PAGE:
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World AIDS Day: “Show your love for us; take the test”

On 1st December 2012, Sudan joins global celebrations of World AIDS Day. Sudan with support from UNICEF & WHO and other partners are committed to and working together to eliminate mother to child transmission of HIV. The activities marking this day include a national launch event in Khartoum on Monday, 3rd Dec which will be addressed by his Excellency, the Vice President of Sudan, as well as many other events are taking place all over the country.

AIDS is a major contributor to maternal and child deaths.

  • AIDS is the leading cause of death among women of reproductive age globally [1]
  • AIDS is one of the main cause of child mortality in countries with high HIV prevalence
  • 230,000 children died from AIDS-related deaths in 2011 in low and middle income countries [2]

Women will be the focus of this year’s World AIDS Day.  An AIDS-free generation is finally within reach, our key message this year, and women – from mothers and caregivers to healthcare workers and policy-makers – are essential to realizing this goal. Therefore, this year, the World AIDS Day centres on women by demonstrating their strength and resilience in the face of the epidemic, and on eliminating Mother to Child Transmission of HIV (eMTCT).  Recognizing that AIDS is not a stand-alone issue and that overcoming stigma and isolation is a challenge, eMTCT is still possible by taking four key actions:

  • Reducing new HIV infections in young women;
  • Preventing unintended pregnancy;
  • Preventing the transmission of HIV from women living with HIV to their infants; and
  • Providing appropriate treatment, care and support to mothers living with HIV and their children and families.

Current rates of transmission of HIV from an HIV-positive mother to her child during pregnancy, labour, delivery or breastfeeding range from 15-45%. However, this rate can be reduced to levels below 5% with effective interventions. Evidence shows that elimination of mother to child transmission (eMTCT) with a vision of zero HIV infection among new babies is among the most effective and inexpensive strategy to reduce the burden of HIV/AIDS.  In light of these findings, the global community has committed itself to accelerate progress for the prevention of mother-to-child HIV transmission (pMTCT) through an initiative to eliminate new paediatric HIV infections by 2015 and to improve maternal, new-born and child survival and health.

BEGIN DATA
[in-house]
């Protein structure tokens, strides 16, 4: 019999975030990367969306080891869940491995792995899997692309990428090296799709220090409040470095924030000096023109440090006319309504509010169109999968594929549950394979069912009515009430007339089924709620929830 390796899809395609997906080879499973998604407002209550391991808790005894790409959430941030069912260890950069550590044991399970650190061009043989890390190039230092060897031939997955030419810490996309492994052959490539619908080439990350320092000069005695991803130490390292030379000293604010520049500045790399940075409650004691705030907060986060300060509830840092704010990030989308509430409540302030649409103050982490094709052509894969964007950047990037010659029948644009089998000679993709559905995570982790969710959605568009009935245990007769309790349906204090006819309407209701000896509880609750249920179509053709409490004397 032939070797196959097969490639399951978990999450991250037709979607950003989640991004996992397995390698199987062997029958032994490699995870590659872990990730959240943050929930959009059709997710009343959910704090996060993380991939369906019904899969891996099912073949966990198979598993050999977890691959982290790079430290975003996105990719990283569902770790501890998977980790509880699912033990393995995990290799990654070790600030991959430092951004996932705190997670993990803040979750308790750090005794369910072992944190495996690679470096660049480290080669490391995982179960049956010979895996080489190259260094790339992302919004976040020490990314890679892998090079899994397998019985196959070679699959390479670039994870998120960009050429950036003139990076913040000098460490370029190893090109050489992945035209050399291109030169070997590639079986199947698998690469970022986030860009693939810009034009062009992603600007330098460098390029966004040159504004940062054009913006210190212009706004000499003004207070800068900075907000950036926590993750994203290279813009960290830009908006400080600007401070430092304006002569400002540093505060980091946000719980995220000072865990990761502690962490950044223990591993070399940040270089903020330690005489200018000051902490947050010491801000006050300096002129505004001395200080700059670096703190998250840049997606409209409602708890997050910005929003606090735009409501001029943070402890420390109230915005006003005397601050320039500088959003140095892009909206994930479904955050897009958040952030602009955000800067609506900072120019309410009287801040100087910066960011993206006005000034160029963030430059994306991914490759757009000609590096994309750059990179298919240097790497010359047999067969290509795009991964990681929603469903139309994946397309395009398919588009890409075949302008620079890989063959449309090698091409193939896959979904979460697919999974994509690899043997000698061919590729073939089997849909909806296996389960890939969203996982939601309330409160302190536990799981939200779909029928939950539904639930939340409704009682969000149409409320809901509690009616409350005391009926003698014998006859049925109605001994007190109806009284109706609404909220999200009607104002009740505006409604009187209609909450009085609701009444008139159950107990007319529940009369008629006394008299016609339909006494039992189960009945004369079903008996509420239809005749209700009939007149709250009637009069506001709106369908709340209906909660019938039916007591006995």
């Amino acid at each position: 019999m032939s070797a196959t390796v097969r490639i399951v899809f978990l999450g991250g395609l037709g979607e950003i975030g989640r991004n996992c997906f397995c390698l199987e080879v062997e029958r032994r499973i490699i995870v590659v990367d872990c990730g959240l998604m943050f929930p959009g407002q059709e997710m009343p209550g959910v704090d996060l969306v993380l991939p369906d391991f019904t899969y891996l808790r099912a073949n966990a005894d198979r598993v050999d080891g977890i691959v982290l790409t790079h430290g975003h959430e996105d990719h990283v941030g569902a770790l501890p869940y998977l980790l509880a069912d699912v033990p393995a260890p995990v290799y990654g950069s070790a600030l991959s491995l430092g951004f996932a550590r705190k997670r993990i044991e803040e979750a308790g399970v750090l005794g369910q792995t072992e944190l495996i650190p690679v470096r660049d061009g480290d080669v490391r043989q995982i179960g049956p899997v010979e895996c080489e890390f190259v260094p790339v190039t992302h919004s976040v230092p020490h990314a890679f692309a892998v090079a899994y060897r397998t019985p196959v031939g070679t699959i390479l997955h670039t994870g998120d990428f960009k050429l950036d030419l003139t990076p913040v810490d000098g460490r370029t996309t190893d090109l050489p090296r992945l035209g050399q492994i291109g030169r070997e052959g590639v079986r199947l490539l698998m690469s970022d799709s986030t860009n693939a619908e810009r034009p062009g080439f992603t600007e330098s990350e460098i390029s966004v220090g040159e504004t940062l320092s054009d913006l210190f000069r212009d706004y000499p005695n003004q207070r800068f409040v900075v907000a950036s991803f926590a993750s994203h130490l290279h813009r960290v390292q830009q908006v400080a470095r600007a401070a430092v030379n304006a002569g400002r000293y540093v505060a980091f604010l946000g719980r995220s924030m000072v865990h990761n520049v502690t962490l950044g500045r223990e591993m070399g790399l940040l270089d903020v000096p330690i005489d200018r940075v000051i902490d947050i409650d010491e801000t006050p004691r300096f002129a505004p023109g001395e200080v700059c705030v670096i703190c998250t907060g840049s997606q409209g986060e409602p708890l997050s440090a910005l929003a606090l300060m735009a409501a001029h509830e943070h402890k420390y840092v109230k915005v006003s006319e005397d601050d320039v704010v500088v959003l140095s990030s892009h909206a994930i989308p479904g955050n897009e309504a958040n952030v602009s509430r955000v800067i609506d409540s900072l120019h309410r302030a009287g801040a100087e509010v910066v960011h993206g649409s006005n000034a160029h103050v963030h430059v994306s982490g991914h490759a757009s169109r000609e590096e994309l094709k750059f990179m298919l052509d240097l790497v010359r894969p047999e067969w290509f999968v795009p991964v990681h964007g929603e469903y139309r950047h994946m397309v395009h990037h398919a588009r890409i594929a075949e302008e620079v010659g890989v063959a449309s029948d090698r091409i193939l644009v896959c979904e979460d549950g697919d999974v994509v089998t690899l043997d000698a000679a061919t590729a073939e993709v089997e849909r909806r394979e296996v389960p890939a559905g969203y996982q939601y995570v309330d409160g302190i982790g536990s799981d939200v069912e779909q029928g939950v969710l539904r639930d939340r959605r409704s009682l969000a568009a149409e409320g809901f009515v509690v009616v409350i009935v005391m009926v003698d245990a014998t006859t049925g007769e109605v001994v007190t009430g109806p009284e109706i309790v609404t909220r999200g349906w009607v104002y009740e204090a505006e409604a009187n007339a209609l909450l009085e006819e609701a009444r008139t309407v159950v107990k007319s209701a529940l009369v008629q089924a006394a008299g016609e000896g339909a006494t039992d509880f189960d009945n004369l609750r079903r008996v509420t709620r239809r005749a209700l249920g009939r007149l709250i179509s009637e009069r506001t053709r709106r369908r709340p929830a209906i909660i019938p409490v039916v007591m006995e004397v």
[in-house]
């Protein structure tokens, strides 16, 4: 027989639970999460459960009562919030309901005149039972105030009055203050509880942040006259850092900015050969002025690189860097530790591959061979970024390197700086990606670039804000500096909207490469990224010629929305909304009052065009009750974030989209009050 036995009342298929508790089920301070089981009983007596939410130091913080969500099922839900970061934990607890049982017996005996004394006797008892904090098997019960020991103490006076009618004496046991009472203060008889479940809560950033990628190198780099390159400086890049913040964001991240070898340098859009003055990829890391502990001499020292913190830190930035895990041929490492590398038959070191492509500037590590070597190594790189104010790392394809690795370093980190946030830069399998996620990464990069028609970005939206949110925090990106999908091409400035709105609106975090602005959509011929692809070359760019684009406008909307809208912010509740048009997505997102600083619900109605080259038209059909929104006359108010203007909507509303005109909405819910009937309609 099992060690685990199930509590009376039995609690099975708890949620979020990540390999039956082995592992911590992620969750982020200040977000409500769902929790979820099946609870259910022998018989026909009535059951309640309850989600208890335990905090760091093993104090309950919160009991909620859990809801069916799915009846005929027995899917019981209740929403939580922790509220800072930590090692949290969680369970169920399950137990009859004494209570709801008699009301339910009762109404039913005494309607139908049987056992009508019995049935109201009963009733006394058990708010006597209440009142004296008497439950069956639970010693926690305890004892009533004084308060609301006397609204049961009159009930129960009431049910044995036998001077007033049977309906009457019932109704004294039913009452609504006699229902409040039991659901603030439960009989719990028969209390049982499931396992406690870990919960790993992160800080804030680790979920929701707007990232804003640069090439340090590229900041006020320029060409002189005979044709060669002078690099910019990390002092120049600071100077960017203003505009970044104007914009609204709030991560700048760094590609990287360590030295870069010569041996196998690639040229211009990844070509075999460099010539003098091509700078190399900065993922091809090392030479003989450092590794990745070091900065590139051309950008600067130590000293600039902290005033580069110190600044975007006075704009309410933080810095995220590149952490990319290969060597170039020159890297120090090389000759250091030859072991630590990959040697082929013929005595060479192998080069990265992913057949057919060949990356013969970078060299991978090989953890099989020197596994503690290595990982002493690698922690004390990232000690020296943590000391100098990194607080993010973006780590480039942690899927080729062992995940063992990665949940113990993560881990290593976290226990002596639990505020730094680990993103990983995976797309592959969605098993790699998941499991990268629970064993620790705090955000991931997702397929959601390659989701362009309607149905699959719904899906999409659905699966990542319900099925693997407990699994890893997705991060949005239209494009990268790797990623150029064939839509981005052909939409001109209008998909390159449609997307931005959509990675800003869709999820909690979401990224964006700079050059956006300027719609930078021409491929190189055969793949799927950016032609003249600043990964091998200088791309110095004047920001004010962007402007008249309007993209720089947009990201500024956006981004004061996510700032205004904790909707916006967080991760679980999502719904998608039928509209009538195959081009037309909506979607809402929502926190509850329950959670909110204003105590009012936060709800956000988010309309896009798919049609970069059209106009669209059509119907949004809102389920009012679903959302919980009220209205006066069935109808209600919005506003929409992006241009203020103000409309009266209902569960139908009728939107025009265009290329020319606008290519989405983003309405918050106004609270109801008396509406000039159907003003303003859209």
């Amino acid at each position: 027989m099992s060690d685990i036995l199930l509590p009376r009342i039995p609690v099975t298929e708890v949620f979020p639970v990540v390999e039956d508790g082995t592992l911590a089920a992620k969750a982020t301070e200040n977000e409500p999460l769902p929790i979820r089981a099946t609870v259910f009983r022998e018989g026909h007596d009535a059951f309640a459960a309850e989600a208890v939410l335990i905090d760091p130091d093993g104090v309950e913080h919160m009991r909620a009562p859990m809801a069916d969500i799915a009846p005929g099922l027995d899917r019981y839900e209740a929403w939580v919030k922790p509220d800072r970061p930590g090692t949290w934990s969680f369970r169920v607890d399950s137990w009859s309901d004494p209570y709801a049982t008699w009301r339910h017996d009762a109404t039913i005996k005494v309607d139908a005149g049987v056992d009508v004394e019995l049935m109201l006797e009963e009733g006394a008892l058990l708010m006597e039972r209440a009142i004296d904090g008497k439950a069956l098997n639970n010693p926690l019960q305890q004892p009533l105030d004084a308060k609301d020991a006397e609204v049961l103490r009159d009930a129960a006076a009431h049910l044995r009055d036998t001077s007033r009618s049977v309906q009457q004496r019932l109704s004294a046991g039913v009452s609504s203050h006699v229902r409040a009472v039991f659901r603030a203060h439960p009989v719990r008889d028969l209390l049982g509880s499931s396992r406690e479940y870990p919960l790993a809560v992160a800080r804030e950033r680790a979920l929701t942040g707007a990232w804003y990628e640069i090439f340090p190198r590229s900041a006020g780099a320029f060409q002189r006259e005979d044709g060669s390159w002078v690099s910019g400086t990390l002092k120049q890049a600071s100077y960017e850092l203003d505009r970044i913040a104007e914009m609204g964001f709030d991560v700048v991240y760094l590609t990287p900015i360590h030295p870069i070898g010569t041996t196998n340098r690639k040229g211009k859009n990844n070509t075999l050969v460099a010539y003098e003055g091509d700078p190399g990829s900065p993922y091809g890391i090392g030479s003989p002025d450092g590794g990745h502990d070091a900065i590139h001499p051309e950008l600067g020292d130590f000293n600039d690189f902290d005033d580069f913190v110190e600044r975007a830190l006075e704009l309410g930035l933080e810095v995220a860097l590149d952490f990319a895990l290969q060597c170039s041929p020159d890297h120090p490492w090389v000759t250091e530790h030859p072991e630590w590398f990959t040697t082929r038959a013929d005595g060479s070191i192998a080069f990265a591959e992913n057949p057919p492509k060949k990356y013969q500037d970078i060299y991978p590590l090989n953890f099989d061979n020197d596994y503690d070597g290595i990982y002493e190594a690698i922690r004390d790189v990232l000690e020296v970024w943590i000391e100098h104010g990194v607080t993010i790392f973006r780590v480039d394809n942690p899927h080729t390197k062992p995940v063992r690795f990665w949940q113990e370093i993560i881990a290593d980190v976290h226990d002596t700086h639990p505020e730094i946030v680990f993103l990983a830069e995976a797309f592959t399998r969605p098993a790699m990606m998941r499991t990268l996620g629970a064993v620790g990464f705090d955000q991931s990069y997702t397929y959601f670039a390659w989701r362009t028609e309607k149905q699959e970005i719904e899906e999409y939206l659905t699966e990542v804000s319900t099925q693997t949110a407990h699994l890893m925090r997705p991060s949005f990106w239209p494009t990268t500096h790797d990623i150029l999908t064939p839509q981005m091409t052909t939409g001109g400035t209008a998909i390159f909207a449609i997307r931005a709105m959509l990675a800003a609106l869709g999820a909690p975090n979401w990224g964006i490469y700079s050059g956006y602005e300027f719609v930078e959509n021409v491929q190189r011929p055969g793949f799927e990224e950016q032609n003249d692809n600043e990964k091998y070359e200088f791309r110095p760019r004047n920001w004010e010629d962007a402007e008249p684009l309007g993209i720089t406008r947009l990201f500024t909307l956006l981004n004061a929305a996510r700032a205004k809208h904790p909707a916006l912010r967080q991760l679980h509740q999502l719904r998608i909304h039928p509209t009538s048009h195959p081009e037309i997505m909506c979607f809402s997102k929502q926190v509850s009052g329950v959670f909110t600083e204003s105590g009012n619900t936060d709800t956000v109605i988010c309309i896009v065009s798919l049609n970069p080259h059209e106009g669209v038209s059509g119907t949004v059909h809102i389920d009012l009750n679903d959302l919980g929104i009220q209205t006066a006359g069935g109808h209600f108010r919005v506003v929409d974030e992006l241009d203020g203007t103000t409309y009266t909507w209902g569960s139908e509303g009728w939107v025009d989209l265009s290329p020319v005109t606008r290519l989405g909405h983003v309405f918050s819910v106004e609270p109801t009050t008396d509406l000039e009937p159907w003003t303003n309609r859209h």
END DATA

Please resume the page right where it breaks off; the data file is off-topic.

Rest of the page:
In the Middle East and North Africa, analyses show that HIVAIDS is at a low level in some countries or is a concentrated epidemic in others. However, the region is considered to be one the two regions in the world with the fastest growing HIV epidemics.  The annual number of people newly infected with HIV has risen in the Middle East and North Africa from 43 000 in 2001 to 59 000 in 2010. Building on the global momentum, countries in the MENA region identified 4 strategic priorities/directions for e-MTCT: 1) commitment; 2) coverage and quality; 3) access for vulnerable women; and integration and linkages.

The HIV situation in Sudan has been classified as a low, concentrated epidemic with prevalence rates of 0.67% among the general population and 0.16% among pregnant women (2009 HIVSSS ANC report). However, in contrast, the Integrated Bio Behavioural Survey (IBBS) of 2011 found alarmingly high rates among most at-risk populations.

In response, Sudan has been proactive in initiating activities that contribute towards achieving the global goal of eMTCT. These include adopting Provider Imitated Testing & Counselling (PITC) and developing a Reproductive Health Integration Strategy, which offers HIV testing services and counselling to all pregnant women who attend routine antenatal clinics. This service has expanded rapidly from only 27 pMTCT sites in 2010 to over 90 sites throughout the country. Nationally, 26,762 women have been tested among whom 87 tested positive. There has also been an increase in the number of husbands tested from 225 in 2011 to   441 this year.

The collective commitment of the Government, UN agencies and civil society – working together- will enable Sudan to reach its strategic aim of eliminating Mother-to-Child Transmission.

For more information, please contact:

Dr. Aliou AYABA, UNICEF Sudan
Dr. Seham Jaber, Sudan National AIDS Control Program (SNAP)



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